How Are Stock Prices Determined? | What Causes Stock Prices to Change? | Share Market Basics
How Are Stock Prices Determined? | What Causes Stock Prices to Change? | Share Market Basics

How are stock prices determined?

 

Equity markets are known for creating wealth over a longer period of time. Hence it attracts a lot of interest from people looking to invest their saving and generate returns on their investments. So, that brings us to the question - how are stock prices determined? 

Economics at play 
Stock prices are largely determined by the forces of demand and supply. Demand is the amount of shares that people want to purchase while supply is the amount of shares that people want to sell. The price discovery happens where demand and supply meet at a particular price level (equilibrium) i.e. both the buyer and seller agree to trade at a particular price point. A continuous rise in prices is known as an uptrend, and a continuous drop in prices in called a downtrend. Sustained uptrends form a "bull" market and sustained downtrends are called "bear" markets.
 
Factors affecting demand supply  
Demand and supply of a company is influenced by its underlying business. If the business of the company is doing well, demand for it rises as more investors want to own a part of the company. The increase in demand leads the buyers to bid up the prices of the stock to entice sellers to sell them. As a result the stock price increases. Conversely, if the company isn’t performing well investors want to sell their shares in the company thereby increasing supply.

The increase in supply leads the sellers to bid down the prices hoping to attract buyers to buy the stock thereby reducing the price.Since quality of the business determines the investor demand and supply in the market, it is therefore important for us to understand the factors that impact the fundamentals of a company.
 
Industry specific factors 
Industry growth – This is a key driver for a company. Various situations include – 

Technological Innovation - From out-dated business models to new ones. Example – wired telephones to wireless mobiles.

Market penetration – Since housing demand is expected to rise steadily in India over the coming years, building materials is expected to do well.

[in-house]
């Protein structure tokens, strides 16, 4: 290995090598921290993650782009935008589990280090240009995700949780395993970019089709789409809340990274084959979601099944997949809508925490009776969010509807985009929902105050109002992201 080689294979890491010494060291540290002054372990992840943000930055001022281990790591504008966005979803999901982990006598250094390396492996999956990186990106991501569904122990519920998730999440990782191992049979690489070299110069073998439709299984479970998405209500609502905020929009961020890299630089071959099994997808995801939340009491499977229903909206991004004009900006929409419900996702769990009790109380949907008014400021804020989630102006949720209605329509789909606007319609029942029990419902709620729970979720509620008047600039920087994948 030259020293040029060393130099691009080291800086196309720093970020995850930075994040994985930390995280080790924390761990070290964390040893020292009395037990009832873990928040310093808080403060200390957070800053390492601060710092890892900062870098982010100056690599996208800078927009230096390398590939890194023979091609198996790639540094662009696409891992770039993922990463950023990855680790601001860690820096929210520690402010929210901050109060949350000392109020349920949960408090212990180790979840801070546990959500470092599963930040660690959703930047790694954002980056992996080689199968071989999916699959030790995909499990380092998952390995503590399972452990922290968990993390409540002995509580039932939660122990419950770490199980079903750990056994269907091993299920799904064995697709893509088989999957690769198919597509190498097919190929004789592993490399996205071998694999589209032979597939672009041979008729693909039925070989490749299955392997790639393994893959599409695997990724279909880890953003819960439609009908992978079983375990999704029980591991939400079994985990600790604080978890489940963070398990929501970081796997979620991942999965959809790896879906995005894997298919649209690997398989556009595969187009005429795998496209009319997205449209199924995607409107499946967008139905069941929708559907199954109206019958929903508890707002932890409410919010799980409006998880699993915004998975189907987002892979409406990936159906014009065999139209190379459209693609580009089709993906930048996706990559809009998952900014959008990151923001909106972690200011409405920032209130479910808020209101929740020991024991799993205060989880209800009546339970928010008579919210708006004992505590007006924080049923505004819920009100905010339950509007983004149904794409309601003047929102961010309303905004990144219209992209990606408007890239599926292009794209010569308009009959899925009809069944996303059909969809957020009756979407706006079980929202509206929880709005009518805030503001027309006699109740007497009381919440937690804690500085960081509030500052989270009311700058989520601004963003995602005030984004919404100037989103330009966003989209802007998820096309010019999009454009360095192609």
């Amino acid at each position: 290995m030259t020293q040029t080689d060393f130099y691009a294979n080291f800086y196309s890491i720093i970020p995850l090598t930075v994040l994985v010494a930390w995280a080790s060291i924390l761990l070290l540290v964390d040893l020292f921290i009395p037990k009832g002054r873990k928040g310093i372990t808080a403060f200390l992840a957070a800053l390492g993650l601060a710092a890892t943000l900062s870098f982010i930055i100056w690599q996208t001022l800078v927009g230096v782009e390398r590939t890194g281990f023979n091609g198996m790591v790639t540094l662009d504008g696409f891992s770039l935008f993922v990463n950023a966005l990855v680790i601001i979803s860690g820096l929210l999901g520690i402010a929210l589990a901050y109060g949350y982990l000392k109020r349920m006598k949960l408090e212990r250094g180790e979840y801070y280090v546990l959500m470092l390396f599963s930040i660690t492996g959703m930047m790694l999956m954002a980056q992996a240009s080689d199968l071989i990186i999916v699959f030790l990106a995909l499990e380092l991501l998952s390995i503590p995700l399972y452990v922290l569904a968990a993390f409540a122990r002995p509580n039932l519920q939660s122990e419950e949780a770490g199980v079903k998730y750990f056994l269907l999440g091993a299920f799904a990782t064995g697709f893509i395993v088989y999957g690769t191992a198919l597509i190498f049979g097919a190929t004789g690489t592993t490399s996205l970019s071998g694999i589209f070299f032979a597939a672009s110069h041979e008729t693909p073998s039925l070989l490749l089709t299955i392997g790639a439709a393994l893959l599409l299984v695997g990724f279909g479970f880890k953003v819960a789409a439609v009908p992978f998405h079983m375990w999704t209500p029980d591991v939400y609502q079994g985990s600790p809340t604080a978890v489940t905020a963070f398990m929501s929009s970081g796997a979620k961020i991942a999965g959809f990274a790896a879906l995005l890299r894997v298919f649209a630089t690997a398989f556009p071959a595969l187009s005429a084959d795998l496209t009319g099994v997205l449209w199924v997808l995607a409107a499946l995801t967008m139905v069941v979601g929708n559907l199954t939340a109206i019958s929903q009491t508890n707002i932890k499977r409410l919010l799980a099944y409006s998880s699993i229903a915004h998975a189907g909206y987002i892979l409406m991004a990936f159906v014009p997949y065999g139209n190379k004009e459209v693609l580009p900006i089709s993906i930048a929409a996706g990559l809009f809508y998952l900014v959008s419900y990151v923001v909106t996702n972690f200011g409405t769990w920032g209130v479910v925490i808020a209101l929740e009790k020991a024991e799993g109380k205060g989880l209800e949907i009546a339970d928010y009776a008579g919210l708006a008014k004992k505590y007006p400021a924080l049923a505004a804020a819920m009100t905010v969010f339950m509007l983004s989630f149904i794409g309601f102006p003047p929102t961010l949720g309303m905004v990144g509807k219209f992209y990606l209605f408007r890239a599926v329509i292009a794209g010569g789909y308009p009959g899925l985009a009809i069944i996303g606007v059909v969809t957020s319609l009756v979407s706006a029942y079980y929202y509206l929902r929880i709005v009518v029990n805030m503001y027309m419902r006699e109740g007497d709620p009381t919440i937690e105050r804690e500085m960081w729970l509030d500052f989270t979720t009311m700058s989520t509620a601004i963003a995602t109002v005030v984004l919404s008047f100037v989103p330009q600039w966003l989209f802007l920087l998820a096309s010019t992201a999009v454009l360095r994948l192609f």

Regulatory changes – Electric vehicles is expected to do well going forward due to government push towards clean energy.

Attractiveness of industry structure -  
Porter’s five forces framework is the ideal way to assess the attractiveness of industry structure.

Inter-firm rivalry - Higher the rivalry among existing companies, lower the industry attractiveness and vice-versa. Example: the Indian Wireless Telecom sector is a huge growth opportunity and currently has just 4 major players. Yet the rivalry between them is so intense that the players’ profits are on a declining trend.

Threat of new entrants - The higher the barriers, the weaker the threat and greater the pricing power of existing participants. Example: Automobile industry where established players have strong brand and technology are unlikely to see new entrants, implying steady growth in business.

Threat of substitute products or services – Higher the number of substitutes, higher the threat, thus the pricing power of existing participants is low. Example: Print media and Television sectors are gradually being substituted by the digital and internet media (like Youtube, HotStar, etc).

Bargaining power of customers - Lower the bargaining power of customers, higher the sector attractiveness and vice versa. If the number of customers are high, their bargaining power tends to be low, whereas if the number of customers are less they tend to have high bargaining power. Example: Cigarettes - customers are addicted to brand / products giving the manufacturing companies high bargaining power.

Bargaining power of suppliers - Lower the bargaining power of suppliers, higher the sector attractiveness and vice versa. If the no. of suppliers are high, their bargaining power tends to be low, whereas if the no. of suppliers are low, they tend to have high bargaining power.

Company specific factors  

Competitive Advantage – Companies which have created an edge over competitors tend to do well over a period. Example: strong brand (Coca-Cola, Asian Paints), distribution network (HUL, Maruti), near monopoly (ITC) or technology (Apple).

Business model – The business environment is continuously changing. In order to be successful, a company’s business model must be flexible enough to accommodate any changes in the business.

Quality of Management – A strong management is likely to steer his company towards profitable growth which is sustainable over longer period. Hence management plays a very important role. Example: recent changes in the management of Infosys have kept the market interested as the new CEO would be the driver for future growth of the company.

Healthy financials – whatever a company does will finally reflect in its financials. If a company is doing good business it will have healthy financials. This can be seen in company’s increasing its revenues consistently, high operating and profit margins, strong cash flow. Good financials will lead a company to earn higher return on the equity / capital employed (RoE / RoCE) that the business requires. This is a key parameter – if a business is able to generate higher RoE / RoCE, there will be very high demand from investors to buy shares of such comapnies.

Ready to invest with us?

Share your Name and Mobile Number with us and get started

  • +91|
scrollToTop